Chromatography is handy when you have something
that looks like it's one color, but is actually
made of many colors. Most leaves are green,right?
But here in Wisconsin, the leaves are turning
gold, orange, red,and yellow. What's actually
happening is that those reds and yellows were
already in the leaves, but the trees are taking
the most valuable pigments out of the leaves to
store for next year's leaves. The
colors(pigments) that we think we see are actually
made of several pigments.
chromatography separates all of the different
pigments out, so we can see each on by itself.
Water molecules stick to each other. That's why
you can fill a glass to the top, then carefully
add drops of water and make a "hill" of water
above the glass. Water will also stick to
pigments. In chromatography, you let water (or
another solvent)dissolve the pigments, then let
the water slowly move up a piece of paper. Not
all of the pigments move at the same speed, so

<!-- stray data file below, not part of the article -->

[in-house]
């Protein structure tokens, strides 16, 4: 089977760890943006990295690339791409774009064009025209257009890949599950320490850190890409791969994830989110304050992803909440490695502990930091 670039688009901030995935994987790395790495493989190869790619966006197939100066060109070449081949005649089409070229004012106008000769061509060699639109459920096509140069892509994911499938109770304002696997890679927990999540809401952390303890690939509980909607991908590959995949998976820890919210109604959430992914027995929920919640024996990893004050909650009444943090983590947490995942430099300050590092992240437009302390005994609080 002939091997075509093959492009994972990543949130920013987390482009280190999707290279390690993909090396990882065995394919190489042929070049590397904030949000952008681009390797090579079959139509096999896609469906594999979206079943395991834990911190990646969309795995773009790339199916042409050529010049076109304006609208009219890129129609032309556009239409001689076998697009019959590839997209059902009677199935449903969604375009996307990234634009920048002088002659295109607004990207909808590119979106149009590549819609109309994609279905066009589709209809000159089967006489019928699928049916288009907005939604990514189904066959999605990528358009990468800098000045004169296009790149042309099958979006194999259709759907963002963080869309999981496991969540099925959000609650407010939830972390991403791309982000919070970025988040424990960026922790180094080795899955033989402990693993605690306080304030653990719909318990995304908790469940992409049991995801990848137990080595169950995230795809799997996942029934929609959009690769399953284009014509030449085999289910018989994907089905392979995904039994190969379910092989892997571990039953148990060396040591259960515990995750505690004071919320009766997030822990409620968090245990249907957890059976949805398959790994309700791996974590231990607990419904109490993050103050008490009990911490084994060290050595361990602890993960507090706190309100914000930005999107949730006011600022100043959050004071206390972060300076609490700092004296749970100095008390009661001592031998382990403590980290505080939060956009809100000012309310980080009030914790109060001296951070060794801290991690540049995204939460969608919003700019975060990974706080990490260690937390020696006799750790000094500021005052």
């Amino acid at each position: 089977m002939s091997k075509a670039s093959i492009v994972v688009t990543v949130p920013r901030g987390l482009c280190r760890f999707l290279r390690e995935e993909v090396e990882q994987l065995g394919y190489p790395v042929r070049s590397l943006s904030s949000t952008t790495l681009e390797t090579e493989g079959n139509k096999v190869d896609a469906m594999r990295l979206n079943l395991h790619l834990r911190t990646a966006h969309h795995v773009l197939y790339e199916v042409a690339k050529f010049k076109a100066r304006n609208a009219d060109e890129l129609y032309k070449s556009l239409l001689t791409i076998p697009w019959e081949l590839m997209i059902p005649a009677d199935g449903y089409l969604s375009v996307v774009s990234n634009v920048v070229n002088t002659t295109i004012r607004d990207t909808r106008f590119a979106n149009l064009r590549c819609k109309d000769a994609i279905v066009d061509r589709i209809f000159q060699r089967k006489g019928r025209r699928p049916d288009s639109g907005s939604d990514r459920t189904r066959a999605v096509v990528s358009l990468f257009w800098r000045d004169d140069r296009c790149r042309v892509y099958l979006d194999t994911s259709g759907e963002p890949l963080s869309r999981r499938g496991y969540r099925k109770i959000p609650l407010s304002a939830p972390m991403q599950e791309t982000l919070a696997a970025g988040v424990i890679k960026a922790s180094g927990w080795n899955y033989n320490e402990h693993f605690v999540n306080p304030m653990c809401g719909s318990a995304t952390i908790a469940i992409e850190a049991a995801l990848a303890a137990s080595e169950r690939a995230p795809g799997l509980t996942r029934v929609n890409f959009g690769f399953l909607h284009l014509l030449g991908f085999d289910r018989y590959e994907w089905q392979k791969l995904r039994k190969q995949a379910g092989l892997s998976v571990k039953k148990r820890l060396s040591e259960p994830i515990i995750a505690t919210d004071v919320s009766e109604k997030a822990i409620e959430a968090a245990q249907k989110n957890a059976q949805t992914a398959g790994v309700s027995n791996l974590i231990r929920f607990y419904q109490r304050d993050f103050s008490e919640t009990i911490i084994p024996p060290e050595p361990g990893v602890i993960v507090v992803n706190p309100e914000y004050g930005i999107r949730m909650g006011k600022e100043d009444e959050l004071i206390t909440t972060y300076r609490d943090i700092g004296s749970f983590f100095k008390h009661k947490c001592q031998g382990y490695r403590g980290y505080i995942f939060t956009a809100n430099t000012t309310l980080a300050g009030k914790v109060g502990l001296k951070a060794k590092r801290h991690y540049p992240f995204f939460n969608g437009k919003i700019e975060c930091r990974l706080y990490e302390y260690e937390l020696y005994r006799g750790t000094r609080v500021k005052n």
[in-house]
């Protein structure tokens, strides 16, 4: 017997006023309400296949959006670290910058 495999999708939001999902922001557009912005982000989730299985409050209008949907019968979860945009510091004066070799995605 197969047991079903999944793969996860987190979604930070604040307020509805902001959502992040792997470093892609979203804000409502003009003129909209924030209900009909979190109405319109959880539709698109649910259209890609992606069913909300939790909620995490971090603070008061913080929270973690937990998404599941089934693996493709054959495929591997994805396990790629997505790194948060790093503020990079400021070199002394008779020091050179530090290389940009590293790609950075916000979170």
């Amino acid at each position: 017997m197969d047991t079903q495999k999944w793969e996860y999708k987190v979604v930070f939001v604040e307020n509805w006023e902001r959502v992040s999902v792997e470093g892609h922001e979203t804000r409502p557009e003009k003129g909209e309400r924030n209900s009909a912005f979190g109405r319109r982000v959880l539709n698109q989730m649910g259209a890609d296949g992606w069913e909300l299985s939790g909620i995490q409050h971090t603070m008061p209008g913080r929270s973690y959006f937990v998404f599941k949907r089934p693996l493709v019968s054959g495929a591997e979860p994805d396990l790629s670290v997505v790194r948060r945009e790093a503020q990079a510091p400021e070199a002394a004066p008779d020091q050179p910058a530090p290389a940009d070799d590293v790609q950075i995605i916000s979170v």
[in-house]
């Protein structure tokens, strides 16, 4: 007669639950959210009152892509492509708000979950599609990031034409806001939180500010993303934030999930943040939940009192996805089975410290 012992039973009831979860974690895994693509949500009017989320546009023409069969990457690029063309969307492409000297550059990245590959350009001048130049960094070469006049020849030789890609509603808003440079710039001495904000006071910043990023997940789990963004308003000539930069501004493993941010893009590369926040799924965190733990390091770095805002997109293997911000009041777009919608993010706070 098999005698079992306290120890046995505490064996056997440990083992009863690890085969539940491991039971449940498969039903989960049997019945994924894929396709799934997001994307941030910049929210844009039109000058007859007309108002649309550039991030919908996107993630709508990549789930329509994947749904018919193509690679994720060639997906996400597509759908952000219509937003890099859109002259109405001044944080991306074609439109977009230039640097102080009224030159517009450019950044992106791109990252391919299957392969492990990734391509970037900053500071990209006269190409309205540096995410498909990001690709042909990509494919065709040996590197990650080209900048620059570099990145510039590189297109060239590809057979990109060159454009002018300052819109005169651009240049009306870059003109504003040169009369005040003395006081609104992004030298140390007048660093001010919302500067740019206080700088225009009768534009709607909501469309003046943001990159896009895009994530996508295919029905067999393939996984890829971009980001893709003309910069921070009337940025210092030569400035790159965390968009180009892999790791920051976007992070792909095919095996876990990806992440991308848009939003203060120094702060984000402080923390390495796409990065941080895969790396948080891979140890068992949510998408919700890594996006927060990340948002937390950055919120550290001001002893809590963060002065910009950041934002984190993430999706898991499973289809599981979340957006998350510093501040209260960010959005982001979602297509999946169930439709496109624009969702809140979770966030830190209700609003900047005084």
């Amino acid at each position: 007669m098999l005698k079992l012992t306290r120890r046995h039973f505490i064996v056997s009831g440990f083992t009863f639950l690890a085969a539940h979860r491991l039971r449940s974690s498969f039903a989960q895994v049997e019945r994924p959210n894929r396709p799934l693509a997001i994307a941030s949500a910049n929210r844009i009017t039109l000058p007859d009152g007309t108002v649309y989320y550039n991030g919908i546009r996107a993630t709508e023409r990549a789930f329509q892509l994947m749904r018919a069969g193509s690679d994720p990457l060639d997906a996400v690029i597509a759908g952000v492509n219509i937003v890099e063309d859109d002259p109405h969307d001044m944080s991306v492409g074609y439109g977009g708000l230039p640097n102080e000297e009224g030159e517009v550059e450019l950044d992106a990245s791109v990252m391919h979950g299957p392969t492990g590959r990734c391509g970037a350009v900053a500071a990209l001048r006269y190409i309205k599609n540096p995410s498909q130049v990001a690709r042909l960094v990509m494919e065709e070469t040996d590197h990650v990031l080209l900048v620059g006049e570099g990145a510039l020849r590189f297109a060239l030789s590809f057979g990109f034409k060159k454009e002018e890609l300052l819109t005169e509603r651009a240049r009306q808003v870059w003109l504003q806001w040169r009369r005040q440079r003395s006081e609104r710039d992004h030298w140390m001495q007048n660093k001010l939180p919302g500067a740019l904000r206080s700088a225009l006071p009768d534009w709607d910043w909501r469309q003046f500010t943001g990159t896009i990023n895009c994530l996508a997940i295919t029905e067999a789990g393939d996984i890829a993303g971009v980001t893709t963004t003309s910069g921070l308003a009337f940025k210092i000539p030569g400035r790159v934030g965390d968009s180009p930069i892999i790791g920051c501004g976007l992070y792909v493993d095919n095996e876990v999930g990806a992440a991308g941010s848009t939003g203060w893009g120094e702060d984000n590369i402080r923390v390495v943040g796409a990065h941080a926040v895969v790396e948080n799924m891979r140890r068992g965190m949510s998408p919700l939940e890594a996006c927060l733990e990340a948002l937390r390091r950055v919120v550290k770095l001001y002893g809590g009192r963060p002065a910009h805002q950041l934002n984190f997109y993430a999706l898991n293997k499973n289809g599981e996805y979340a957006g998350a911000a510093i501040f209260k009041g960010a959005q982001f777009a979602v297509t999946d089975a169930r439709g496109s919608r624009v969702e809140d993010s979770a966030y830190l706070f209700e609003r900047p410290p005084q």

they separate out.
Think of a whole crowd
of people getting ready to start a race. They're
all bunched together. After they run for a while,
the fastest will be up front, and the slower
runners will lag behind. If you make everyone
stop at the same time, you can see all of the
runners clearly. (Of course, if you let them
finish the race, they'd all bunch up again,that's
why we stop chromatography before the water goes
all of the way to the top.)
several great sites that show you how to do simple
chromatography. Here's one, and once you are in,
click on "experiments" and type chromatography for
do you think plants are green, anyway? And why do
you think they have several pigments instead of
just green?Hint: read up on light
wavelengths.Thanks for asking,
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